Your appointment as the first non-consultant Senior Partner at McKinsey makes you a pioneer among leaders. Any general thoughts on the promises or perils of leadership?
Anyone who works with me would say I’m professionally demanding. My position is, if we’re working together on something, we must aim for excellence and distinctiveness. That’s non-negotiable.
But too often leadership can come to represent hierarchy and power. In Judaism there’s a strict prohibition against worshipping idols and Hasidic philosophy adds that the ego itself can be an idol. When we start to worship ourselves, there’s no place left for God.
In business life, it’s very easy to get caught up in the ego, to believe that “I” actually have something uniquely valuable going on. Our identity and self-esteem can become linked very closely to the hierarchy of organizations. The “Senior Partner” is more important than the “Partner” who’s more important than the “Senior Associate.” That sort of thing.
What I’ve learned is that these are roles. Each of us occupies one professional role or another and we need to fulfill those roles as well as we can. But that’s not who we are as people. George Harrison, one of my great heroes, said something like, “I wrote some tunes. You think that’s who I am? That’s not me. That’s just this guy who wrote these songs.”
What would you say to those who argue that there really isn’t time in the day for philosophy?
I would disagree. There’s a lot of time in the day. It’s about what we prioritize.
If I don’t get to synagogue in the morning, I pray at home: It’s 15 minutes and it changes my day. It’s not about informing my next business decision. It’s about changing my mindset, being sensitive to different things, being grateful, being mindful. It gives me more tools to respond to situations. It can allow me to see connections I’d otherwise miss.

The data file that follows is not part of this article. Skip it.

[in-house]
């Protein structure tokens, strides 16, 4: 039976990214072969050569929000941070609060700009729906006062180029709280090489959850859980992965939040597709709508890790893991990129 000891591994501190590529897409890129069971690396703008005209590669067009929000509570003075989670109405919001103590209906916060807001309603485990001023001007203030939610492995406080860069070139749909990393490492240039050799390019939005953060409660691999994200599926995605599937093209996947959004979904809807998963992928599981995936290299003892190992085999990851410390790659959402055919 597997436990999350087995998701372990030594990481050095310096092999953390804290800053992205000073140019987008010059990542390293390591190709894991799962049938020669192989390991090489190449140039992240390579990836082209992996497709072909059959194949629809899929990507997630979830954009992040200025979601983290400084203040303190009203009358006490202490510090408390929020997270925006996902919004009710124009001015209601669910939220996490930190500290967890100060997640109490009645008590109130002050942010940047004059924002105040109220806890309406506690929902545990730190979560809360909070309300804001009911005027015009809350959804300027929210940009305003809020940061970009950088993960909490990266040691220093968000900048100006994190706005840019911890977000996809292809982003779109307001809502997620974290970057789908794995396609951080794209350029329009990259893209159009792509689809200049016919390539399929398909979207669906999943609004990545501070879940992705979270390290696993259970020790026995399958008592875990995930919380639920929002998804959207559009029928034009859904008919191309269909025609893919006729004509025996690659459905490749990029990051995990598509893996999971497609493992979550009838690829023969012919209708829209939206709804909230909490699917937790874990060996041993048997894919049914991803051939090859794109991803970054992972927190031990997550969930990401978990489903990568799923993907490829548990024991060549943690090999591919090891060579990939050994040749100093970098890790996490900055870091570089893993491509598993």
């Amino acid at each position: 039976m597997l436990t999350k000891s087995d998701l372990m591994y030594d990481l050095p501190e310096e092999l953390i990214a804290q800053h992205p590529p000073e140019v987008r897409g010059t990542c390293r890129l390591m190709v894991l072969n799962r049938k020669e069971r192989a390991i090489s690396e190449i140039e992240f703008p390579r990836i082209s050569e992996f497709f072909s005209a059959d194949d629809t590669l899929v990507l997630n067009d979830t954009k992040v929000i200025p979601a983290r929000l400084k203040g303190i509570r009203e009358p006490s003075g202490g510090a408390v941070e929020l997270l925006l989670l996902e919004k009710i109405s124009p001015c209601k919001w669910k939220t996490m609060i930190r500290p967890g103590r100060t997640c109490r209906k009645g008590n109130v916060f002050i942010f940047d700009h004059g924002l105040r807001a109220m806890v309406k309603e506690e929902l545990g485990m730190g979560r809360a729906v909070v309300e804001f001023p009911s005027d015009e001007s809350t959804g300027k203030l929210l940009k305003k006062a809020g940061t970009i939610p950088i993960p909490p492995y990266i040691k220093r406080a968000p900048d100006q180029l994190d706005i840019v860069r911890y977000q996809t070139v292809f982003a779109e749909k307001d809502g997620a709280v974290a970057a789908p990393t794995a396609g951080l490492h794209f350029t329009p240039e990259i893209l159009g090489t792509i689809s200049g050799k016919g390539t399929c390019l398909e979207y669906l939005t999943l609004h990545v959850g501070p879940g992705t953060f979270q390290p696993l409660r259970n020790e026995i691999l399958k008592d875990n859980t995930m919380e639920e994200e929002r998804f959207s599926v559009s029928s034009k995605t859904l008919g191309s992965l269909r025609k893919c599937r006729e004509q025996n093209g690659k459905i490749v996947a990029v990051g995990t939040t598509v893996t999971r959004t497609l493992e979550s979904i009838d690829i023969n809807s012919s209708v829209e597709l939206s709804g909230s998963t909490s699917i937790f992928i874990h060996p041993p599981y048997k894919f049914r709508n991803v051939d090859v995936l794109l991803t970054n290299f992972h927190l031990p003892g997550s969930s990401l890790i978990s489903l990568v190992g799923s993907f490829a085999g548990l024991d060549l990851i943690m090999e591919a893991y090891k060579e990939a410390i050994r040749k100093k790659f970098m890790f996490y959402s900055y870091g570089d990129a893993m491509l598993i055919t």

Eliot says in The Wasteland: “These fragments I have shored against my ruins.”
That’s how I think about it. These different things, these arrows of inspiration, they don’t seem interrelated but they are. There’s a wholeness we’re struggling to realize. Connecting the dots across experience. It’s an amazing idea, that this pursuit of wholeness—business issues, people issues, the professional and the personal—is at a deeper level what we’re really trying to achieve in our lives.
I was discussing this with somebody the other day. They pointed out to me that the word “integrity” and the word “integrated” are related. Both come from the idea of the “integer” as a number that has no fractions. An integer is whole. Isn’t that amazing?
Michael France, a former journalist and corporate lawyer, co-leads Brunswick’s global Industrials and Infrastructure sector. Kevin Helliker, a Pulitzer Prize-winning journalist, is Editor of the Brunswick Review. Both are Partners in Brunswick’s New York office.
Photographs by Richard Mitchell.